The Minnesota Timberwolves haven't had the easiest of starts in the 2022-23 season as they attempt to build on the promising progress they showed last season when they made the postseason as the seventh-seed. The addition of three-time Defensive Player of the Year Rudy Gobert led many to expect that the Timberwolves would cement themselves as a consistent playoff threat, but the Timberwolves haven't found it easy to integrate him into a lineup alongside fellow big man Karl-Anthony Towns, who has played center for his entire NBA career.

The Timberwolves' starting lineup of Gobert, Towns, Anthony Edwards, D'Angelo Russell, and Jaden McDaniels has been dreadful thus far, albeit in a small sample size. In 133 minutes together, that lineup has produced a dreadful net rating of -12 per 100 possessions, scoring 98.6 points, three points worse than the Los Angeles Lakers' league-worst mark, while allowing 110.6 (per PBP Stats).

It's still way too early to sound the alarm bells, given the considerable adjustment period to be expected given the magnitude of the move they pulled off over the offseason. However, anything less than a surefire playoff berth will be a disappointing outcome for the Timberwolves, especially after they mortgaged their future on their current core.

Thus, if the Timberwolves continue to play lethargic and without toughness, with Anthony Edwards even calling out his team for being “soft“, more moves could be in store to rectify that situation. And given the Timberwolves' current cap situation, D'Angelo Russell could perhaps become the casualty if the Rudy Gobert-Karl-Anthony Towns duo needs saving later on in the season.

Here are two reasons why the Timberwolves must trade D-Lo should the need arise.

2 reasons Timberwolves must trade D'Angelo Russell to save Karl-Anthony Towns-Rudy Gobert duo

The Timberwolves should capitalize on D-Lo's expiring contract

The Timberwolves acquired D'Angelo Russell during the February 2020 trade deadline, pairing him with his good friend in KAT, giving the Timberwolves the foundation for a reliable pick-and-roll/pop offense. However, D-Lo just hasn't been able to build off of his performance during the 2019-20 season, as he's seen his counting and efficiency stats decline throughout his Timberwolves tenure.

Given the high price the Timberwolves paid to acquire the 6'4 guard, they may want to recoup at least some of the assets they gave up in the Gobert trade and one way to do so is to ship D'Angelo Russell, especially when he's set to enter free agency after this season.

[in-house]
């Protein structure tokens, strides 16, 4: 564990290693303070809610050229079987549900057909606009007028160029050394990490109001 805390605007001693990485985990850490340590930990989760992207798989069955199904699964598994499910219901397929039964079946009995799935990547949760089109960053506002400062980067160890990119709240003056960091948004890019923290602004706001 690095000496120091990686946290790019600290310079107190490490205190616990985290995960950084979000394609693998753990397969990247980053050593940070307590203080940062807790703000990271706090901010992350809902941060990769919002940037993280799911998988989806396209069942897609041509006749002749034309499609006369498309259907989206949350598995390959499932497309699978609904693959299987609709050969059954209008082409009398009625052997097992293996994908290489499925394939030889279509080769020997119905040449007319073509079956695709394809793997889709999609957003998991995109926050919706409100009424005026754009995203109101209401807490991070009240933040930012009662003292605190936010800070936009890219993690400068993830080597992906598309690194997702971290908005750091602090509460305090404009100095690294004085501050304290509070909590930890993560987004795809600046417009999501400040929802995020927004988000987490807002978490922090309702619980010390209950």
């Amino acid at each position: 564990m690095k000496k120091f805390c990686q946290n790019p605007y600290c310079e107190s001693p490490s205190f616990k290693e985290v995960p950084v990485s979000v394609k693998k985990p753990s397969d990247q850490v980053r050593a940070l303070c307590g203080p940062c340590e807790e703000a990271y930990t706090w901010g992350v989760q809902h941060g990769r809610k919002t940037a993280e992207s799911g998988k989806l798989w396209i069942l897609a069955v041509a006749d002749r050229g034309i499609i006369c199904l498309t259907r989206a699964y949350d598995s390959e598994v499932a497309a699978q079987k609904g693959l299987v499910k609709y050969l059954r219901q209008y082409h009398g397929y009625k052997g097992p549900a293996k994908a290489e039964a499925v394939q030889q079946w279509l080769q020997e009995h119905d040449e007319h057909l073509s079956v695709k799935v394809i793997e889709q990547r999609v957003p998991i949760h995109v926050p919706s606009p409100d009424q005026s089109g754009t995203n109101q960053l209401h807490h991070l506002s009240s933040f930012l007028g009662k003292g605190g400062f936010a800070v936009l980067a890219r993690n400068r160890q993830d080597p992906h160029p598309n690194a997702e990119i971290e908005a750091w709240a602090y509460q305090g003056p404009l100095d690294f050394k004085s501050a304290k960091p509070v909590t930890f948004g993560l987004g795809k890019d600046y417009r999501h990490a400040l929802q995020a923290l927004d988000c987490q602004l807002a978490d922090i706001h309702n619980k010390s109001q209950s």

Moreover, trading D-Lo seems to be the only feasible avenue left for the Timberwolves to pursue an upgrade. Russell is currently the third-highest earner on the team, making $31.4 million, so he's sure to bring back one, if not multiple, pieces that fit the twin towers lineup more seamlessly.

The only question left is whether there are any teams in the league who will fork over draft assets for the eight-year guard, especially after he's tailed off following a strong start to the 2022-23 campaign. Russell's promise as a playmaker and shooter should still endear him to teams in need of the offense he's proven capable of providing. (For example, the Washington Wizards could definitely use a player of his caliber.)

The Timberwolves appear to be better off with Jordan McLaughlin in D-Lo's place

Standing at 5'11, Jordan McLaughlin is an intense ball of energy the Timberwolves have relied on to provide the team with a spark when they go through lethargic stretches.

An undrafted backup point guard, McLaughlin won't wow many fans with his output in the box score, as well as with his individual brilliance. However, McLaughlin is the ultimate team player, as he keeps the ball moving and makes sure the ball gets into the right hands on offense, and he battles hard on the less glamorous end of the court.

And it has shown in the Timberwolves' performance this season when he's on the court.

In McLaughlin's 158 minutes thus far (147 without D-Lo on the floor), the Timberwolves have posted an incredible +14.5 net rating, 22 points better than when D'Angelo Russell is on the court instead. In addition, the three-man combination of McLaughlin, Towns, and Gobert has been +8.1 in 18 minutes (admittedly an extremely small sample size) compared to the -10.5 net rating (in 171 minutes) the Timberwolves are putting up with Russell in the undrafted guard's place.

Sure, it's early in the season, but head coach Chris Finch has gone to Jordan McLaughlin during crunch time in the past, and it seems as if the Timberwolves know too that the 5'11 point guard provides winning contributions for a fraction of what Russell costs.